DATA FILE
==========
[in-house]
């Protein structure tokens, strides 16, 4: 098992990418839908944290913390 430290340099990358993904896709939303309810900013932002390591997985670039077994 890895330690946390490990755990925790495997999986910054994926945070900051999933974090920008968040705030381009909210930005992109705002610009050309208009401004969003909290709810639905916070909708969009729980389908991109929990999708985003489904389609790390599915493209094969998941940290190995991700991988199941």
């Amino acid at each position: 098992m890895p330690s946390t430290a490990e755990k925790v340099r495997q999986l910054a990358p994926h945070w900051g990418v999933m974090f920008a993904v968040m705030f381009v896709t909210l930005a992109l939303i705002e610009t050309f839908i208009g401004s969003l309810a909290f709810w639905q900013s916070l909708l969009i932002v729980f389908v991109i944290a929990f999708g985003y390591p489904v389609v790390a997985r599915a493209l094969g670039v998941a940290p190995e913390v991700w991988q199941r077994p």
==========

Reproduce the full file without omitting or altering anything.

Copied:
[in-house]
């Protein structure tokens, strides 16, 4: 098992990418839908944290913390 430290340099990358993904896709939303309810900013932002390591997985670039077994 890895330690946390490990755990925790495997999986910054994926945070900051999933974090920008968040705030381009909210930005992109705002610009050309208009401004969003909290709810639905916070909708969009729980389908991109929990999708985003489904389609790390599915493209094969998941940290190995991700991988199941």
């Amino acid at each position: 098992m890895p330690s946390t430290a490990e755990k925790v340099r495997q999986l910054a990358p994926h945070w900051g990418v999933m974090f920008a993904v968040m705030f381009v896709t909210l930005a992109l939303i705002e610009t050309f839908i208009g401004s969003l309810a909290f709810w639905q900013s916070l909708l969009i932002v729980f389908v991109i944290a929990f999708g985003y390591p489904v389609v790390a997985r599915a493209l094969g670039v998941a940290p190995e913390v991700w991988q199941r077994p």